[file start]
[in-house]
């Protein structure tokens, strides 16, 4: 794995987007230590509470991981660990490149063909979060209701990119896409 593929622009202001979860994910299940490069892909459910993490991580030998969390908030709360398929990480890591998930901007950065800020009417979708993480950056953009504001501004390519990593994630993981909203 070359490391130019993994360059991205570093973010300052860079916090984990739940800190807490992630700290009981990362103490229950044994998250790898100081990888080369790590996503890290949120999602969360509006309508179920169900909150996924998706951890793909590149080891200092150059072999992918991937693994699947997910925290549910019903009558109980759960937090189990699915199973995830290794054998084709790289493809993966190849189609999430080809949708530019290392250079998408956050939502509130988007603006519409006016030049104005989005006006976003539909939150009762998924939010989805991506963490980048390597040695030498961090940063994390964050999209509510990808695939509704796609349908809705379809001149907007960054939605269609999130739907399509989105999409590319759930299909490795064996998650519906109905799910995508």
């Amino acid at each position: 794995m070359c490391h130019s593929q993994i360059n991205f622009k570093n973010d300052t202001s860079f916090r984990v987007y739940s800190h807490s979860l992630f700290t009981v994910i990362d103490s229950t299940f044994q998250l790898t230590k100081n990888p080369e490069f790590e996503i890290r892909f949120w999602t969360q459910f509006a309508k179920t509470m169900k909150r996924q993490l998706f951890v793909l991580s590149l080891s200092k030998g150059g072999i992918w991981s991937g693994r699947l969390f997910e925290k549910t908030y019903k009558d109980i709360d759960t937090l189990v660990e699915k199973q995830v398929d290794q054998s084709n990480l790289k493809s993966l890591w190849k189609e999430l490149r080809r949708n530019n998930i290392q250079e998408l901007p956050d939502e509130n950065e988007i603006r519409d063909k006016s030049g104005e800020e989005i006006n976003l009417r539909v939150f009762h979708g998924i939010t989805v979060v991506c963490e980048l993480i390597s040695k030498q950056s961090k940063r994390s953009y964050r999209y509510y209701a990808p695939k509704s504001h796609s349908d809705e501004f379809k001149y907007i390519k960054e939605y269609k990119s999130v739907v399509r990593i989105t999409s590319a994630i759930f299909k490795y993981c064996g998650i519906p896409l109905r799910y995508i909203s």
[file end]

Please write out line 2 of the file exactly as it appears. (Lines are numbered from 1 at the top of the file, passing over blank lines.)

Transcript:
């Protein structure tokens, strides 16, 4: 794995987007230590509470991981660990490149063909979060209701990119896409 593929622009202001979860994910299940490069892909459910993490991580030998969390908030709360398929990480890591998930901007950065800020009417979708993480950056953009504001501004390519990593994630993981909203 070359490391130019993994360059991205570093973010300052860079916090984990739940800190807490992630700290009981990362103490229950044994998250790898100081990888080369790590996503890290949120999602969360509006309508179920169900909150996924998706951890793909590149080891200092150059072999992918991937693994699947997910925290549910019903009558109980759960937090189990699915199973995830290794054998084709790289493809993966190849189609999430080809949708530019290392250079998408956050939502509130988007603006519409006016030049104005989005006006976003539909939150009762998924939010989805991506963490980048390597040695030498961090940063994390964050999209509510990808695939509704796609349908809705379809001149907007960054939605269609999130739907399509989105999409590319759930299909490795064996998650519906109905799910995508």